Crime

Confederate flag backers indicted on terrorism charges in clash with black partygoers

In this June 30, 2015 photo, a Confederate flag flies at the base of Stone Mountain in Stone Mountain, Ga. (AP Photo/David Goldman)
In this June 30, 2015 photo, a Confederate flag flies at the base of Stone Mountain in Stone Mountain, Ga. (AP Photo/David Goldman) AP

Confederate flag supporters who became involved in a confrontation with a black family hosting a birthday party in Douglas County this summer have been indicted on charges filed under a state's anti-terroristic threats law.

District Attorney Brian Fortner's office said a grand jury handed down the indictments Friday against 15 members of the group "Respect the Flag." The DA said the group violated the state's Street Gang Terrorism and Prevention Act and is accused of making terroristic threats. Two members also are accused of battery.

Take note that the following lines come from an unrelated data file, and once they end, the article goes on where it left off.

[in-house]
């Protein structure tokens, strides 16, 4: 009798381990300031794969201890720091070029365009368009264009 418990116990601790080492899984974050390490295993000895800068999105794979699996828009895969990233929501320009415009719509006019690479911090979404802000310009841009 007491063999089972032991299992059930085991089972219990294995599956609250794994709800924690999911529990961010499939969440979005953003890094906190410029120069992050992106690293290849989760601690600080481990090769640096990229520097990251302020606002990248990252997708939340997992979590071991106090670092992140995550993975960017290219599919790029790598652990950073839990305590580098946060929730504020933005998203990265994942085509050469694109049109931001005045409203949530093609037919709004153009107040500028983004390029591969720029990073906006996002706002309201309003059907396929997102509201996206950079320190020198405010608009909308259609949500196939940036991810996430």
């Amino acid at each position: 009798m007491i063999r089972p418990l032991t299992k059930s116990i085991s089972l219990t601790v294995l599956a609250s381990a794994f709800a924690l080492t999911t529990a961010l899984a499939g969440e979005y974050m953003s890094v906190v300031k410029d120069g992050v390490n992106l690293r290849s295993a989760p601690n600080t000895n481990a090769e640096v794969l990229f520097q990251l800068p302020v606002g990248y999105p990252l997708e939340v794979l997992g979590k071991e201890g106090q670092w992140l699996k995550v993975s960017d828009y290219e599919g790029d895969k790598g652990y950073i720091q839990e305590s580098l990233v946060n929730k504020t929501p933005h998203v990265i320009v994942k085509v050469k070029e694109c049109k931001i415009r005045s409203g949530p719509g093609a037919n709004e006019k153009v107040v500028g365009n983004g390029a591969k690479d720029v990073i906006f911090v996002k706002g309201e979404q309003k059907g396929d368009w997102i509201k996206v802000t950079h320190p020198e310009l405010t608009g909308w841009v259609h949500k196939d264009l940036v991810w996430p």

The black family said a convoy of Confederate flag-bearing pickup trucks and their passengers interrupted a child's July 25 birthday party with threats and racial epithets.

Cellphone video posted on social media showed Douglasville officers holding back a group of black men and women as at least seven pickup trucks drive off. The trucks' white passengers were seen riding with Confederate, American and military flags flapping on poles mounted on their vehicles.

Another video showed trucks gathered on a grassy area, and at least one racial slur can be heard. Melissa Alford, the woman hosting the party, said the trucks drove by several times before parking in the field next to her house.

Levi Bush, who was driving one of the trucks and was named in the indictment, told The Atlanta Journal-Constitution in July that the convoy was leaving a nearby event and just happened to drive by the home. He said partygoers started yelling at the convoy and throwing rocks.

Complete coverage of Confederate flag controversy

The incident occurred amid renewed debate over government-sponsored Confederate displays in the aftermath of the shooting deaths of nine black worshippers in Charleston, S.C. this summer by a suspected white supremacist who embraces the Civil War era symbol.

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